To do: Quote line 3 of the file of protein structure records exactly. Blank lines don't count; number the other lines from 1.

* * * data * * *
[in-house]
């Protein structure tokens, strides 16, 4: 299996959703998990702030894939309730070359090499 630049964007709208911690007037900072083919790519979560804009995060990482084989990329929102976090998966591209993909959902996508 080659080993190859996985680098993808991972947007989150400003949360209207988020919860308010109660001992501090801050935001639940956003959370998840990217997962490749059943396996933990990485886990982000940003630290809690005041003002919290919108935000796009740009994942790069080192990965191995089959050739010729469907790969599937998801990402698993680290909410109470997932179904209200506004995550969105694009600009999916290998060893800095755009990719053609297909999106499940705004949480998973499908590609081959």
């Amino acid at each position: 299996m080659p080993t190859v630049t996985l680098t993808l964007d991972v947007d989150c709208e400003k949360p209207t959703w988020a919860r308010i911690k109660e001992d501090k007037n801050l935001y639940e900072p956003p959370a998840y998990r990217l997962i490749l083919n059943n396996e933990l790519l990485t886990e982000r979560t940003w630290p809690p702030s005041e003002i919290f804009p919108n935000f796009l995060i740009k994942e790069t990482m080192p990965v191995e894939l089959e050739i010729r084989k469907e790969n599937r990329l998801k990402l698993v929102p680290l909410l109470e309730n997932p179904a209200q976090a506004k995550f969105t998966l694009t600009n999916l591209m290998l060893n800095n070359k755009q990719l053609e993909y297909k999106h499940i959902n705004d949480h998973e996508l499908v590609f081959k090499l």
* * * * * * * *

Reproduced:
């Amino acid at each position: 299996m080659p080993t190859v630049t996985l680098t993808l964007d991972v947007d989150c709208e400003k949360p209207t959703w988020a919860r308010i911690k109660e001992d501090k007037n801050l935001y639940e900072p956003p959370a998840y998990r990217l997962i490749l083919n059943n396996e933990l790519l990485t886990e982000r979560t940003w630290p809690p702030s005041e003002i919290f804009p919108n935000f796009l995060i740009k994942e790069t990482m080192p990965v191995e894939l089959e050739i010729r084989k469907e790969n599937r990329l998801k990402l698993v929102p680290l909410l109470e309730n997932p179904a209200q976090a506004k995550f969105t998966l694009t600009n999916l591209m290998l060893n800095n070359k755009q990719l053609e993909y297909k999106h499940i959902n705004d949480h998973e996508l499908v590609f081959k090499l």